Blood Cancer Myths and Facts – The New Indian Express

Express press service

BENGALURU: Blood disorders can be collectively grouped into blood, bone marrow and lymphatic system disorders and their uncontrolled growth is called blood cancer. When the body’s red blood cells, which have oxygen-carrying capacity, or white blood cells, which are soldiers and fight germs; or platelets, which help prevent excessive bleeding, are unusual or abnormal, blood cancer is developing. All of these cells appear as stem cells or progenitor cells in the bone marrow.

The normal functioning, growth and development of these blood cells are disrupted in the marrow and cause cancer. Broadly, this group of cancers includes lymphoma, leukemia, myeloma, myeloproliferative neoplasms, and myelodysplastic syndromes.

Lymphomas are cancers of the lymph nodes and account for approximately 60-65% of all blood cancers. Lymphomas are also one of the most treatable cancers and occur in all age groups. Leukemias are cancers of the white blood cells and represent approximately 20%. Myeloma is a plasma cell tumor and constitutes 5-10% of all blood cancers.

Myth: Leukemia only affects children

Do: Leukemia is a cancer of the white blood cells and is broadly of two types: acute and chronic. The most common childhood leukemia is acute lymphoblastic leukemia (ALL). But ALL can also occur in adults. Adults can have acute myeloid leukemia, chronic lymphatic leukemia, or chronic myeloid leukemia (CML). Some of them also respond dramatically to oral therapy and thus started the era of precision drugs in oncology (Imatinib for CML which is a wonder drug).

Myth: Blood cancer is caused by/presents as anemia

Do:Anemia can be one of the manifestations of cancer. However, anemia is often due to iron deficiency (blood or nutritional loss) or other deficiencies such as vitamin B12 deficiency in vegetarians or folate deficiency. Blood cancer can present as hemorrhagic manifestations such as bruising, infections due to abnormal number or functioning of white blood cells, or anemia. Other symptoms of blood cancer may include fatigue, fever, body aches (bone pain). Myeloma can present with kidney dysfunction or even fractures.

Myth: Leukemia and blood cancer are the same

Do: There are three main types of blood cancers: leukemia, lymphoma and myeloma, as well as other minor types. Leukemia is a type of cancer that affects all white blood cells and prevents them from performing their main function of fighting infection. These abnormal cells are also found in the blood. This is commonly seen in young children under the age of 15.

Lymphoma is a cancer of the lymphatic system and lymph nodes that primarily affects lymphocytes, a type of white blood cell. It is usually diagnosed in people between the ages of 15 and 35, as well as in those over 50.

Myeloma is a cancer that affects plasma cells, a type of white blood cell that produces antibodies to protect the body against infection. The immune system is weakened and prone to infections because of this cancer.

Myth: It is believed that if one has a family history of cancer, one will definitely have cancer/blood cancer

Do: Most people with a family history of cancer do not have a higher risk of getting cancer, but those with a family history of certain conditions like HBOC (Hereditary Breast Ovarian Cancer) do. They should be examined for possible solutions through genetic counseling and sometimes genetic testing (blood/saliva tests). Some blood cancers can be linked to genetic conditions such as Li Fraumeni syndrome and Down syndrome causing leukemias in addition to other conditions. About 4% of blood cancers may have a genetic link.

Myth: A bone marrow transplant is necessary for everyone with blood cancer.

Do: Not all blood cancer patients need a transplant. The need for a bone marrow transplant is assessed individually based on the underlying diagnosis, response to treatment, and genetic profile of the tumor. Patient response to treatment in cases of acute leukemia has improved thanks to cutting-edge genetic profiling technologies combined with innovative tailor-made medicines.

Myth: Blood cancer is almost always fatal

Do: In fact, blood cancers are one of the most treatable and in many cases curable cancer subsets. Treatment success rates are improving dramatically and patients are living longer than ever, thanks to cutting-edge research. There are currently a variety of personalized therapeutic agents that have been shown to be effective in the treatment of blood cancer. These include chemotherapy, radiation therapy, targeted therapy/biologics, bone marrow transplantation (matched/haploidentical donor, etc.) and immunotherapy.

It is strongly recommended that you seek medical help from a qualified healthcare professional. Early detection of cancer increases the chances of a complete cure.

Director of Medical Oncology and Hemato-Oncology, Fortis Hospital, Richmond Road, Bangalore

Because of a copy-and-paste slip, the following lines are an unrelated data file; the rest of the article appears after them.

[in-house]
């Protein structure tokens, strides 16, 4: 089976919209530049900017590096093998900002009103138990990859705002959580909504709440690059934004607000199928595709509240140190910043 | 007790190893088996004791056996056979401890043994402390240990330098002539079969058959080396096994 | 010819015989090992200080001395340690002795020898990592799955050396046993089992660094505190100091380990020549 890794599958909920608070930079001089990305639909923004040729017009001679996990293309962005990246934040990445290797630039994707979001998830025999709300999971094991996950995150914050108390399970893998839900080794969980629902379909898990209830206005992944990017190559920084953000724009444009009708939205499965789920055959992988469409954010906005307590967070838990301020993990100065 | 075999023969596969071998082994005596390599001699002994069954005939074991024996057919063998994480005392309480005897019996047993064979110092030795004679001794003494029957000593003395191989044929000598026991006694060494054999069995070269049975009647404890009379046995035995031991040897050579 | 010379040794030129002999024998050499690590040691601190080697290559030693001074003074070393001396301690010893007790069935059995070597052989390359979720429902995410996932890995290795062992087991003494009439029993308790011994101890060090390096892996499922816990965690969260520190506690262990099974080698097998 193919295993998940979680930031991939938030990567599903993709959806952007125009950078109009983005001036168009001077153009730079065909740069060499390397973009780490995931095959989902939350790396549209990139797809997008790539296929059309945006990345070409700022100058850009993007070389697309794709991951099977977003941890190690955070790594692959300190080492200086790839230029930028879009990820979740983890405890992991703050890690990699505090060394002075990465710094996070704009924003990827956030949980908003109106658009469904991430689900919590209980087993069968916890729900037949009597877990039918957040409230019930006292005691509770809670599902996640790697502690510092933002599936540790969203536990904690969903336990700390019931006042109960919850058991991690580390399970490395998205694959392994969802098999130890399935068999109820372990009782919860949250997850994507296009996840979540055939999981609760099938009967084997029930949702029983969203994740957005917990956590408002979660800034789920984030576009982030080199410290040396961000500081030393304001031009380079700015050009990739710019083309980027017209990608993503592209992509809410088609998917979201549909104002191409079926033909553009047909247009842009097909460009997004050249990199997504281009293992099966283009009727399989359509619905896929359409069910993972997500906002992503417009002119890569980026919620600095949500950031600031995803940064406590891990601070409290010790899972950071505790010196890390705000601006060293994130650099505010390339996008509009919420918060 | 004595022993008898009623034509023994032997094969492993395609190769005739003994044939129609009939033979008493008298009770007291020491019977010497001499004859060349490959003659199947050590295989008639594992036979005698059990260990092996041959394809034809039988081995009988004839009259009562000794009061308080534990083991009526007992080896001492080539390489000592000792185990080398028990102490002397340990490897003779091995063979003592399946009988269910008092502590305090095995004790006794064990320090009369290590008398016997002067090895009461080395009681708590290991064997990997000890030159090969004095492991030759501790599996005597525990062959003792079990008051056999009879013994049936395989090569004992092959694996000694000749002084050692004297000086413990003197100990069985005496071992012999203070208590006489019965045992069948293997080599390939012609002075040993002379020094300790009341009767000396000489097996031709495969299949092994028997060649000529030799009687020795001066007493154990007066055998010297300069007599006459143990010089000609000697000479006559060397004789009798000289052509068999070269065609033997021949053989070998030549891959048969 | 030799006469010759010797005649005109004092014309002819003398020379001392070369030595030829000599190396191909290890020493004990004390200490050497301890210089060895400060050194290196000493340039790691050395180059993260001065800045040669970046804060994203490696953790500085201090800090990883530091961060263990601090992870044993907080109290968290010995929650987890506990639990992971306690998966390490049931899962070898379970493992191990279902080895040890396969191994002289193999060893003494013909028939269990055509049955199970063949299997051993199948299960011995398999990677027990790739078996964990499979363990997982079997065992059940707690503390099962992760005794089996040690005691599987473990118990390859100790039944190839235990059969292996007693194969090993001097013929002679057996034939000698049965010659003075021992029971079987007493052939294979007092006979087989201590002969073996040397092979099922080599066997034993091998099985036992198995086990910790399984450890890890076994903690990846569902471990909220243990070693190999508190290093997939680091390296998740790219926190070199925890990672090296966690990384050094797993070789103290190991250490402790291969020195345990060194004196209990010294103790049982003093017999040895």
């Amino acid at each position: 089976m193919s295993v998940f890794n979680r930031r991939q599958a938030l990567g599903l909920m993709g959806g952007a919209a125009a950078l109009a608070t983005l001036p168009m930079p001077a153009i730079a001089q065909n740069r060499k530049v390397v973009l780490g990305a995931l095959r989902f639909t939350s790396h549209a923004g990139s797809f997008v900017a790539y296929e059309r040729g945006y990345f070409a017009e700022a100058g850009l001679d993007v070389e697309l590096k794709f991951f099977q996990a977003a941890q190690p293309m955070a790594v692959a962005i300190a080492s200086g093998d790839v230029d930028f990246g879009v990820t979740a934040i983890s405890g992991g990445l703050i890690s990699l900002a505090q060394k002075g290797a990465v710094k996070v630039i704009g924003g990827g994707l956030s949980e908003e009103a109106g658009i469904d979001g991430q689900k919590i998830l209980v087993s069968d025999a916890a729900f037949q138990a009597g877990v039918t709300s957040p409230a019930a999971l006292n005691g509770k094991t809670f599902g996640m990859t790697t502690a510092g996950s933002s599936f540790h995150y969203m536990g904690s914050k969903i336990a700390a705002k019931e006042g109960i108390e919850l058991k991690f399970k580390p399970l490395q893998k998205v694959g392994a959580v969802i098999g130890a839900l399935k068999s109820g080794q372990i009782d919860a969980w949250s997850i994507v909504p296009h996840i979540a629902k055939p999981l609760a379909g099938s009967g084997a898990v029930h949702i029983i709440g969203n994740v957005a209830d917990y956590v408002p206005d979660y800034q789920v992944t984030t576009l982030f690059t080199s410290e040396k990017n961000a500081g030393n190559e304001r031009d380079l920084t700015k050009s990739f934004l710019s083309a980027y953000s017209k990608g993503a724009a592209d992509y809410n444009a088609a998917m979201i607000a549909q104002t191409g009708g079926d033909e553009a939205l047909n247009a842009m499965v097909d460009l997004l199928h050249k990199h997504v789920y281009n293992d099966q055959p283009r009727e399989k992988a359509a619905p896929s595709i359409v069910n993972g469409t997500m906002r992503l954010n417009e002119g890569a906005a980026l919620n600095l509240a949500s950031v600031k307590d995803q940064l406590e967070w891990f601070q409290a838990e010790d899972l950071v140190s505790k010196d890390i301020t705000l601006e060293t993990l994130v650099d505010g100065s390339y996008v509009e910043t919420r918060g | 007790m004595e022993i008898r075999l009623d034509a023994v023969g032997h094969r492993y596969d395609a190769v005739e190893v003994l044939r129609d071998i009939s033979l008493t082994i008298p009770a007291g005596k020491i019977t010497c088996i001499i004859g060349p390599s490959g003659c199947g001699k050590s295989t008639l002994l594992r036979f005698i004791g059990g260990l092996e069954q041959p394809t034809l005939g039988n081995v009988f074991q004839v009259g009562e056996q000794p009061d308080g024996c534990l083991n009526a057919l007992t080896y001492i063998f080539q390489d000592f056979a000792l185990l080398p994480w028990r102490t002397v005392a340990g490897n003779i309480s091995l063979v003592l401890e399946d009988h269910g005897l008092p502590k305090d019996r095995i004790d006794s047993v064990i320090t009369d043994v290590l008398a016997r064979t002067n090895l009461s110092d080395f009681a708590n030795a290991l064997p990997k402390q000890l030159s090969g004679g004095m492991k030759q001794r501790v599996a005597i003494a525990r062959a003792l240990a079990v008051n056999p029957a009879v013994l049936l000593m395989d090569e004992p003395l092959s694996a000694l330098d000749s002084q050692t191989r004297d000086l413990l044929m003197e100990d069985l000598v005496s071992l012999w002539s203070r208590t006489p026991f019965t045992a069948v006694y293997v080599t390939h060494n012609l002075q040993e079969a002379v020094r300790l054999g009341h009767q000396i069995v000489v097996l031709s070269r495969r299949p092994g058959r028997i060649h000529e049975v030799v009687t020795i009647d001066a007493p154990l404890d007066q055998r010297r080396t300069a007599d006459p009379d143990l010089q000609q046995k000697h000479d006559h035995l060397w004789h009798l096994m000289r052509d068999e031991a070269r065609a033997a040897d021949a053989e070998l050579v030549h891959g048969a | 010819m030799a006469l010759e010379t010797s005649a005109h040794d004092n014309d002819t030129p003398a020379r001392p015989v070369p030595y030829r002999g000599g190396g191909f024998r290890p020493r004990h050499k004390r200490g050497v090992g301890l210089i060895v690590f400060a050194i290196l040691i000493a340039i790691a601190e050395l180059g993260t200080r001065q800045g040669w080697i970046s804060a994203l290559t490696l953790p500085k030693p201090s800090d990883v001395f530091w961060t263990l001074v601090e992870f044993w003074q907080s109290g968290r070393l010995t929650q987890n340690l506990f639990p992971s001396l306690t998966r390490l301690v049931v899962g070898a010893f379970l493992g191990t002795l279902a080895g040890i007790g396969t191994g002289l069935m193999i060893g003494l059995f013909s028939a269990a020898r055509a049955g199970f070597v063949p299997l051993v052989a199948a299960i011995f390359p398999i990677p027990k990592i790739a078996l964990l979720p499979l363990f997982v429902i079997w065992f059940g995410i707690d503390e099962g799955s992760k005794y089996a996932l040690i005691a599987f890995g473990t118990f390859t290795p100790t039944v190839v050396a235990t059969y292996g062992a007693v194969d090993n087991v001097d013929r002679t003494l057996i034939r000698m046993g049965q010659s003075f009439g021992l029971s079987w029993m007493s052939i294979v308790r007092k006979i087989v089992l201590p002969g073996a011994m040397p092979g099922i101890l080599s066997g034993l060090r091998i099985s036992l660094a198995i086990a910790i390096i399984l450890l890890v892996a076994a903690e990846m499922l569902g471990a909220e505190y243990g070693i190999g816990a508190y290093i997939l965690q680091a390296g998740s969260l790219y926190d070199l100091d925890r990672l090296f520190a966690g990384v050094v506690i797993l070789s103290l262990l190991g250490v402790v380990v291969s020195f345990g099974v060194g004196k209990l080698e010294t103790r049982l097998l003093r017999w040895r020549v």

BENGALURU: Blood disorders can be collectively grouped into blood, bone marrow and lymphatic system disorders and their uncontrolled growth is called blood cancer. When the body’s red blood cells, which have oxygen-carrying capacity, or white blood cells, which are soldiers and fight germs; or platelets, which help prevent excessive bleeding, are unusual or abnormal, blood cancer is developing. All of these cells appear as stem cells or progenitor cells in the bone marrow. The normal functioning, growth and development of these blood cells are disrupted in the marrow and cause cancer. Broadly, this group of cancers includes lymphoma, leukemia, myeloma, myeloproliferative neoplasms, and myelodysplastic syndromes. Lymphomas are cancers of the lymph nodes and account for approximately 60-65% of all blood cancers. Lymphomas are also one of the most treatable cancers and occur in all age groups. Leukemias are cancers of the white blood cells and represent approximately 20%. Myeloma is a plasma cell tumor and constitutes 5-10% of all blood cancers. Myth: Leukemia only affects children Fact: Leukemia is a cancer of the white blood cells and is basically of two types: acute and chronic. The most common childhood leukemia is acute lymphoblastic leukemia (ALL). But ALL can also occur in adults. Adults can have acute myeloid leukemia, chronic lymphatic leukemia, or chronic myeloid leukemia (CML). Some of them also respond dramatically to oral therapy and thus started the era of precision drugs in oncology (Imatinib for CML which is a miracle drug). Myth: Blood cancer is caused by/presents as anemia Fact: Anemia can be one of the manifestations of cancer. However, anemia is often due to iron deficiency (blood or nutritional loss) or other deficiencies such as vitamin B12 deficiency in vegetarians or folate deficiency. Blood cancer can present as hemorrhagic manifestations such as bruising, infections due to abnormal number or functioning of white blood cells, or anemia. Other symptoms of blood cancer may include fatigue, fever, body aches (bone pain). Myeloma can present with kidney dysfunction or even fractures. Myth: Leukemia and blood cancer are the same Fact: There are three main types of blood cancers: leukemia, lymphoma and myeloma in addition to other minor types. Leukemia is a type of cancer that affects all white blood cells and prevents them from performing their main function of fighting infections. These abnormal cells are also found in the blood. This is commonly seen in young children under the age of 15. Lymphoma is a cancer of the lymphatic system and lymph nodes that primarily affects lymphocytes, a type of white blood cell. It is usually diagnosed in people between the ages of 15 and 35, as well as in those over 50. Myeloma is a cancer that affects plasma cells, a type of white blood cell that produces antibodies to protect the body against infections. The immune system is weakened and prone to infections because of this cancer. Myth: It is believed that if someone has a family history of cancer, they are sure to get cancer/blood cancer Fact: Most people with a family history of cancer are not more likely to get cancer, but some conditions like HBOC (Hereditary Breast Ovarian Cancer) do. They should be examined for possible solutions through genetic counseling and sometimes genetic testing (blood/saliva tests). Some blood cancers can be linked to genetic conditions such as Li Fraumeni syndrome and Down syndrome causing leukemias in addition to other conditions. About 4% of blood cancers may have a genetic link. Myth: A bone marrow transplant is necessary for everyone with blood cancer. Reality: Not all blood cancer patients need a transplant. The need for a bone marrow transplant is assessed individually based on the underlying diagnosis, response to treatment, and genetic profile of the tumor. Patient response to treatment in cases of acute leukemia has improved thanks to state-of-the-art genetic profiling technologies combined with innovative and tailored drugs. Myth: Blood cancer is almost always fatal Fact: In fact, blood cancers are one of the most treatable and in many cases curable cancer subsets. Treatment success rates are improving dramatically and patients are living longer than ever, thanks to cutting-edge research. There are currently a variety of personalized therapeutic agents that have been shown to be effective in the treatment of blood cancer. These include chemotherapy, radiation therapy, targeted therapy/biologics, bone marrow transplantation (matched/haploidentical donor, etc.) and immunotherapy. It is strongly recommended that you seek medical help from a qualified healthcare professional. Early detection of cancer increases the chances of a complete cure. Director of Medical Oncology and Hemato-Oncology, Fortis Hospital, Richmond Road, Bangalore